When shopping for a credit card, consumers sometimes look at the wrong metrics to compare different cards. We get pursuaded by a catchy commercial, a cool design or other less important factors. We can end up paying much higher interest penalties over the life of the card. If you carry a balance on your account from one month to the next, the most important factor in deciding on a credit card is the ongoing interest rate or APR on that card. Here is why the interest rate outweighs all other factors you may consider if you carry a balance.
A majority of credit cards have rewards programs, and these programs are heavily promoted with television ads and direct mail pieces. Whether it is a Chase's 5% cash back offer or a Capital One mileage ad, nearly every card issuer tries to convince consumers that their rewards program is the most important metric when comparing credit cards.
But that is simply not the case for those that carry a balance on their account. Most rewards programs pay one percent back on all purchases, whether it be in the form of cash back, mileage or points. Some issuers lure consumers with heavier payouts for certain categories, sometimes during specific times of the year. But no matter the payout, the interest penalties you will pay by carrying a balance will be far more costly than any rewards you may earn.
Here is an example that underscores this. Let's say you charge $10,000 on a credit card in a year where you earn 2% rewards. That means you will earn 20,000 reward points, which will typically translate to $200 in rewards. But if your interest rate is 10% on that card and you pay only the minimum payment each month for the life of that loan, you will rack up nearly $2,000 in interest charges! You can clearly see in this scenario why the interest rate is more important than the rewards you earn. Unless you are paying your card in full each month, the interest rate of your card is much more important than the rewards program could ever be.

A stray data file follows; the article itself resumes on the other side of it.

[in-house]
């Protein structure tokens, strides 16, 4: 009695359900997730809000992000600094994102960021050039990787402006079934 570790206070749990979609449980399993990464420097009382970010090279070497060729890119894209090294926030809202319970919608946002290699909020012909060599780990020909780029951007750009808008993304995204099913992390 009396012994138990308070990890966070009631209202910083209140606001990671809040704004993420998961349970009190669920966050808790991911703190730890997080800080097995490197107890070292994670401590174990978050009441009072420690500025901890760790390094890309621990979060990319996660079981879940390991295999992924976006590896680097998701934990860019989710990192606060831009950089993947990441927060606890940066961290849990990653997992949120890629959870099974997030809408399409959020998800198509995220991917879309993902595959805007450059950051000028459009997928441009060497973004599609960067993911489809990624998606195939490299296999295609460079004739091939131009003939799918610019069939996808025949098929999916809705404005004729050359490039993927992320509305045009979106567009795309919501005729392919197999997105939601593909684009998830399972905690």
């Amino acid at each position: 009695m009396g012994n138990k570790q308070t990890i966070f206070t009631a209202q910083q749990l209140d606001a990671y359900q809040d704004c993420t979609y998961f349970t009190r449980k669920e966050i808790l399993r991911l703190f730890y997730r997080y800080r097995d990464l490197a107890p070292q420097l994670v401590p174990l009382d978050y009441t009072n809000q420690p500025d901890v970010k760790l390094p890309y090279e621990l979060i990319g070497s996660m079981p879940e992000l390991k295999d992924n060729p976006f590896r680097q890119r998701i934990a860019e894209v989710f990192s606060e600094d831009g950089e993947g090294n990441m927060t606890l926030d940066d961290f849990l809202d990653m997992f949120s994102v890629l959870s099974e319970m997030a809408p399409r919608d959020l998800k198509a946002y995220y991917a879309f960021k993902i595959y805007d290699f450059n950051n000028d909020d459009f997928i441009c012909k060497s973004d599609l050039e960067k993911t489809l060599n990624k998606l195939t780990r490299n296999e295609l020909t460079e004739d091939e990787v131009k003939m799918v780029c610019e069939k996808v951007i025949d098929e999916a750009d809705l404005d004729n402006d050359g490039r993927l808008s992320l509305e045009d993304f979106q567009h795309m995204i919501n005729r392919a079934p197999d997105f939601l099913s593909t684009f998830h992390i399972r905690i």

Optimally, it is best to select a credit card with no annual fee and a majority of cards on the market come without this fee. But the interest rate is much more important than the cost of the annual fee. In some cases, paying a low annual fee may be more beneficial than getting a free card with a higher APR.
Let's say you are comparing two cards: one with a $100 annual fee and a 10% interest rate, and the second with no annual fee and a 13% interest. If you were to charge $10,000 on both those cards and just pay the minimum amount each month, you'll end up paying $2,800 in interest on the card with no annual fee and 13% interest, but only $2,000 in interest on the first card with the annual fee. In some cases, paying an annual fee could make financial sense since you could save money on interest penalties.
Many consumers look to transfer their current balance to a new card with an attractive promotional rate. In some cases, this introductory rate can be 0% interest for an extended period of time. But if you are not going to be able to pay off this entire balance in this promotional period, it is critical to look at the ongoing APR once the promotional period ends. If this is significantly higher than the rate on your existing card, it may not make sense. You have to do the mathematical calculation to determine how much you will save during this promotional period and compare that to the higher penalties you will incur with this higher APR.
In addition, consumers need to see if this 0% APR is applicable on new purchases made during the introductory period. Some cards extend the 0% to the purchases you make during this time period; others do not. Card shoppers need to be aware of this before applying for a specific balance transfer offer.
In these three scenarios, the interest rate is the most important metric in shopping for a credit card if you carry a balance from one month to the next. While other features might be more tempting, the interest rate is going to be the critical factor when you shop for a credit card.